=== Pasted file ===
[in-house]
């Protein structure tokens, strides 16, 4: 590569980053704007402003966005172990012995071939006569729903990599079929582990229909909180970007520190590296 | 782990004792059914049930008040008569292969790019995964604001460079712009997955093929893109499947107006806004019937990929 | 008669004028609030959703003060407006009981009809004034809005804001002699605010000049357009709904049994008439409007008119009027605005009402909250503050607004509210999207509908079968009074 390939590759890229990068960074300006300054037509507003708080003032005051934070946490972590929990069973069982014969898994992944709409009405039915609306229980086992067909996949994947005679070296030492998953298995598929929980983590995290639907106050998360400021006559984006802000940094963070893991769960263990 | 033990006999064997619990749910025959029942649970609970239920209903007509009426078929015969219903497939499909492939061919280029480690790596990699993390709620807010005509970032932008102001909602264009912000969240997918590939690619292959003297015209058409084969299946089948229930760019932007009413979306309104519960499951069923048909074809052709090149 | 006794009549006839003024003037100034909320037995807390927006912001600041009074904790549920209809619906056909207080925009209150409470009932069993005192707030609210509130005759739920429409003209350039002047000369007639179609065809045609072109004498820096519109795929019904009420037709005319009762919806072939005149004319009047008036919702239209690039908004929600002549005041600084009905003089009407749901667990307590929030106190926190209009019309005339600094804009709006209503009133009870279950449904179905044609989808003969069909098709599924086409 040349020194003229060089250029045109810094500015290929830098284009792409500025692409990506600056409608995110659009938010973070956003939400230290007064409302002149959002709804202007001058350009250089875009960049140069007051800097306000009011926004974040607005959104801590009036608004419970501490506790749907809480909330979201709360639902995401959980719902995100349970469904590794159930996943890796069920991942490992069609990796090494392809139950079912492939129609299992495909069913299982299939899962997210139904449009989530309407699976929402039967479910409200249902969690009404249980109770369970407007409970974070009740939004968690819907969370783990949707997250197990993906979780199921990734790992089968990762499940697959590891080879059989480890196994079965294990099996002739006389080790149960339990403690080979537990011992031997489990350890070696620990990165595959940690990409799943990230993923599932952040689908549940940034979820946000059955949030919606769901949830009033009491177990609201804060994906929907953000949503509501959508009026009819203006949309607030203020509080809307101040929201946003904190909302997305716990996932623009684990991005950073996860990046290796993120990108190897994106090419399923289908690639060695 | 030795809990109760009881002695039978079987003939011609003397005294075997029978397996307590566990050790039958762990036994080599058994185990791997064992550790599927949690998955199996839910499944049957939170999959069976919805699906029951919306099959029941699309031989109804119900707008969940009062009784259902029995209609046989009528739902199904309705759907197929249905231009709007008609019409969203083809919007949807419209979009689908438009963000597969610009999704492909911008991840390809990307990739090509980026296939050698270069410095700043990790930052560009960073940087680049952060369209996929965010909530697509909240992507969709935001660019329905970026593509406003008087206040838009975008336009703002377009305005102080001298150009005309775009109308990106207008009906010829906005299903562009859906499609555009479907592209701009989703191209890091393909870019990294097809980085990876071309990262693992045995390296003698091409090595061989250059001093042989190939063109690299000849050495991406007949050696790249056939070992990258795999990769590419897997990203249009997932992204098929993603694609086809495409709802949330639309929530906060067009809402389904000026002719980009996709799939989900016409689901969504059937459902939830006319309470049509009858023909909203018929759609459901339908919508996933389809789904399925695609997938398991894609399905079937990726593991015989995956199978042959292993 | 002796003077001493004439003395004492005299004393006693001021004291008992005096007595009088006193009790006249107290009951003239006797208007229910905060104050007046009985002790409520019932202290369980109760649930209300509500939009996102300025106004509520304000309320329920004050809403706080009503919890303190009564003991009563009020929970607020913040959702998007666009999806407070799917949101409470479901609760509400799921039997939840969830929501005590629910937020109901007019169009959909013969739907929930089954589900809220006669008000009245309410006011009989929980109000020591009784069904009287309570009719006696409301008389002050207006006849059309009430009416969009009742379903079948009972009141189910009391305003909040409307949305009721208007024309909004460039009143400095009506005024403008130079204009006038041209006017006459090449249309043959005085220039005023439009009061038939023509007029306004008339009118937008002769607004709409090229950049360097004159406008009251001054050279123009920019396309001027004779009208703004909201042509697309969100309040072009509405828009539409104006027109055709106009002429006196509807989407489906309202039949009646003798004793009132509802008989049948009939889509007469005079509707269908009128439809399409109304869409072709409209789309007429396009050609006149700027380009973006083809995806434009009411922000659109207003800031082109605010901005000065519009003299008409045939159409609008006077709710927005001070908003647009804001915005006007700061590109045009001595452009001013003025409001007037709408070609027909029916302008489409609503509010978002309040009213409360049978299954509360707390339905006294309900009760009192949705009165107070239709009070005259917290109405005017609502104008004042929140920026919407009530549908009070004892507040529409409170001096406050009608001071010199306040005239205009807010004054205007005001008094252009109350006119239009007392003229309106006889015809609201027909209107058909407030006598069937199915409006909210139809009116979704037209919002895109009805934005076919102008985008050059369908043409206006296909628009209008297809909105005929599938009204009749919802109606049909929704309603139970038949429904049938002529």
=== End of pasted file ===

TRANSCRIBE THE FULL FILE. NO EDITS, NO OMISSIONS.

[in-house]
């Protein structure tokens, strides 16, 4: 590569980053704007402003966005172990012995071939006569729903990599079929582990229909909180970007520190590296 | 782990004792059914049930008040008569292969790019995964604001460079712009997955093929893109499947107006806004019937990929 | 008669004028609030959703003060407006009981009809004034809005804001002699605010000049357009709904049994008439409007008119009027605005009402909250503050607004509210999207509908079968009074 390939590759890229990068960074300006300054037509507003708080003032005051934070946490972590929990069973069982014969898994992944709409009405039915609306229980086992067909996949994947005679070296030492998953298995598929929980983590995290639907106050998360400021006559984006802000940094963070893991769960263990 | 033990006999064997619990749910025959029942649970609970239920209903007509009426078929015969219903497939499909492939061919280029480690790596990699993390709620807010005509970032932008102001909602264009912000969240997918590939690619292959003297015209058409084969299946089948229930760019932007009413979306309104519960499951069923048909074809052709090149 | 006794009549006839003024003037100034909320037995807390927006912001600041009074904790549920209809619906056909207080925009209150409470009932069993005192707030609210509130005759739920429409003209350039002047000369007639179609065809045609072109004498820096519109795929019904009420037709005319009762919806072939005149004319009047008036919702239209690039908004929600002549005041600084009905003089009407749901667990307590929030106190926190209009019309005339600094804009709006209503009133009870279950449904179905044609989808003969069909098709599924086409 040349020194003229060089250029045109810094500015290929830098284009792409500025692409990506600056409608995110659009938010973070956003939400230290007064409302002149959002709804202007001058350009250089875009960049140069007051800097306000009011926004974040607005959104801590009036608004419970501490506790749907809480909330979201709360639902995401959980719902995100349970469904590794159930996943890796069920991942490992069609990796090494392809139950079912492939129609299992495909069913299982299939899962997210139904449009989530309407699976929402039967479910409200249902969690009404249980109770369970407007409970974070009740939004968690819907969370783990949707997250197990993906979780199921990734790992089968990762499940697959590891080879059989480890196994079965294990099996002739006389080790149960339990403690080979537990011992031997489990350890070696620990990165595959940690990409799943990230993923599932952040689908549940940034979820946000059955949030919606769901949830009033009491177990609201804060994906929907953000949503509501959508009026009819203006949309607030203020509080809307101040929201946003904190909302997305716990996932623009684990991005950073996860990046290796993120990108190897994106090419399923289908690639060695 | 030795809990109760009881002695039978079987003939011609003397005294075997029978397996307590566990050790039958762990036994080599058994185990791997064992550790599927949690998955199996839910499944049957939170999959069976919805699906029951919306099959029941699309031989109804119900707008969940009062009784259902029995209609046989009528739902199904309705759907197929249905231009709007008609019409969203083809919007949807419209979009689908438009963000597969610009999704492909911008991840390809990307990739090509980026296939050698270069410095700043990790930052560009960073940087680049952060369209996929965010909530697509909240992507969709935001660019329905970026593509406003008087206040838009975008336009703002377009305005102080001298150009005309775009109308990106207008009906010829906005299903562009859906499609555009479907592209701009989703191209890091393909870019990294097809980085990876071309990262693992045995390296003698091409090595061989250059001093042989190939063109690299000849050495991406007949050696790249056939070992990258795999990769590419897997990203249009997932992204098929993603694609086809495409709802949330639309929530906060067009809402389904000026002719980009996709799939989900016409689901969504059937459902939830006319309470049509009858023909909203018929759609459901339908919508996933389809789904399925695609997938398991894609399905079937990726593991015989995956199978042959292993 | 002796003077001493004439003395004492005299004393006693001021004291008992005096007595009088006193009790006249107290009951003239006797208007229910905060104050007046009985002790409520019932202290369980109760649930209300509500939009996102300025106004509520304000309320329920004050809403706080009503919890303190009564003991009563009020929970607020913040959702998007666009999806407070799917949101409470479901609760509400799921039997939840969830929501005590629910937020109901007019169009959909013969739907929930089954589900809220006669008000009245309410006011009989929980109000020591009784069904009287309570009719006696409301008389002050207006006849059309009430009416969009009742379903079948009972009141189910009391305003909040409307949305009721208007024309909004460039009143400095009506005024403008130079204009006038041209006017006459090449249309043959005085220039005023439009009061038939023509007029306004008339009118937008002769607004709409090229950049360097004159406008009251001054050279123009920019396309001027004779009208703004909201042509697309969100309040072009509405828009539409104006027109055709106009002429006196509807989407489906309202039949009646003798004793009132509802008989049948009939889509007469005079509707269908009128439809399409109304869409072709409209789309007429396009050609006149700027380009973006083809995806434009009411922000659109207003800031082109605010901005000065519009003299008409045939159409609008006077709710927005001070908003647009804001915005006007700061590109045009001595452009001013003025409001007037709408070609027909029916302008489409609503509010978002309040009213409360049978299954509360707390339905006294309900009760009192949705009165107070239709009070005259917290109405005017609502104008004042929140920026919407009530549908009070004892507040529409409170001096406050009608001071010199306040005239205009807010004054205007005001008094252009109350006119239009007392003229309106006889015809609201027909209107058909407030006598069937199915409006909210139809009116979704037209919002895109009805934005076919102008985008050059369908043409206006296909628009209008297809909105005929599938009204009749919802109606049909929704309603139970038949429904049938002529």